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I hate, hate, hate people who look at movies–especially older movies–as just a step in the line to the movies we have today.  It’s a slap in the face to life, by extension, and I will explain why. (Foswi, this is primarily for you.)

I am a staunch historian, and I thoroughly believe in the value of studying history.  If you do not, you might as well stop reading this blog.  We’ll just never get along.  To that extent, is it useless to study ancient warfare in a modern context?  Are there no pracitical applicable lessons to be learned from tactics that defy era, technology, or weaponry?  I think you out there in someplacewhereyou’restaringatacomputerscreen should be thinking to yourself, “No, there is value in knowing that stuff…”  Because  you’re right.

Or, let’s think of this in terms of books.  Does it make sense to stop reading  Hamlet, To Kill a Mockingbird, 1984, The Lord of the Rings, Black Boy, Brave New World, Romeo and Juliet, The Giver, etc. just because there are the Harry Potter series, the Twilight books, the Time Traveler’s Wife, and various James Patterson and Stephen King books topping the New York Times Bestseller list?  Should we leave the past behind and only allow only what is new and pretty and shiny to be let in?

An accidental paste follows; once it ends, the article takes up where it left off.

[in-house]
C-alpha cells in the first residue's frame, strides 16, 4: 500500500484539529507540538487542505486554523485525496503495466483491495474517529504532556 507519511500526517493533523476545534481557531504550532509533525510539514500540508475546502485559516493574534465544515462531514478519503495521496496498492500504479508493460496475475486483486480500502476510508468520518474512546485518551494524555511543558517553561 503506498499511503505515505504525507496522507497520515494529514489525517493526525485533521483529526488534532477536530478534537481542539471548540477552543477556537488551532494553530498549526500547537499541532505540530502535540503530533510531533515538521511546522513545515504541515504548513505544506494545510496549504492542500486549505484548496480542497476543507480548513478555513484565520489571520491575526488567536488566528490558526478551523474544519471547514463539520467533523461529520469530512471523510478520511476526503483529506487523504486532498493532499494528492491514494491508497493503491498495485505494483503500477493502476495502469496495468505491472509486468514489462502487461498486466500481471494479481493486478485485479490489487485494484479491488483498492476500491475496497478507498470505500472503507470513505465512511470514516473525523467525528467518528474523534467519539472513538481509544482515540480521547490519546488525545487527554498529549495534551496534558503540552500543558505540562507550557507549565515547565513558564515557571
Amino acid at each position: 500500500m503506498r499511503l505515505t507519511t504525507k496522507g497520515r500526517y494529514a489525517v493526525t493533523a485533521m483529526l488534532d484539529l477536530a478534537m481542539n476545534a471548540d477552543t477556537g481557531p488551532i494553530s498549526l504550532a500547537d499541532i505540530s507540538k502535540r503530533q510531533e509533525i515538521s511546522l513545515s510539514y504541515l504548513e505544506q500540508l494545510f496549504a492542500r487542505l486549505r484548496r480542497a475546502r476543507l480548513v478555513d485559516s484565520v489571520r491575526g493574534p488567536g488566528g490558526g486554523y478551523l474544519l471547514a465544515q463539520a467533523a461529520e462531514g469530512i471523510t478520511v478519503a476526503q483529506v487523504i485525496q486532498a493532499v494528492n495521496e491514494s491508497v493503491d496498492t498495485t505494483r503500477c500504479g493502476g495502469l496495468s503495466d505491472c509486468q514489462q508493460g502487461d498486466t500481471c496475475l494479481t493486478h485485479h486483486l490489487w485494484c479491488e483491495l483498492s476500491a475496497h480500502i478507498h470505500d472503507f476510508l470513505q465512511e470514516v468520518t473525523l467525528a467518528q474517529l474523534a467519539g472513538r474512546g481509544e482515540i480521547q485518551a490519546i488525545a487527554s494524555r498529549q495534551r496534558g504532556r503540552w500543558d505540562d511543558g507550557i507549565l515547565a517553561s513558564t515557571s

I think not.

The problem is the genre of film allows this to easily happen.  And many people who watch movies (or passively read about movies) tend to think only the little that is said without thorough investigation into the actuality of history.

Point 1: Michael Bay is awesome…but not really.

The Island

Michael Bay, as many know, is the champion of all things pretty, and mind-numbingly explosive.  After all, you don’t make a name for yourself with blockbusters like Bad Boys, Bad Boys II, The Rock, Armageddon, Pearl Harbor, The Island, Transformers, and Transformers II (directed all by Bay) without some level of skill.  I mean, seriously.  That’s an impressive list of movies, with impressive DVD sales, and everything.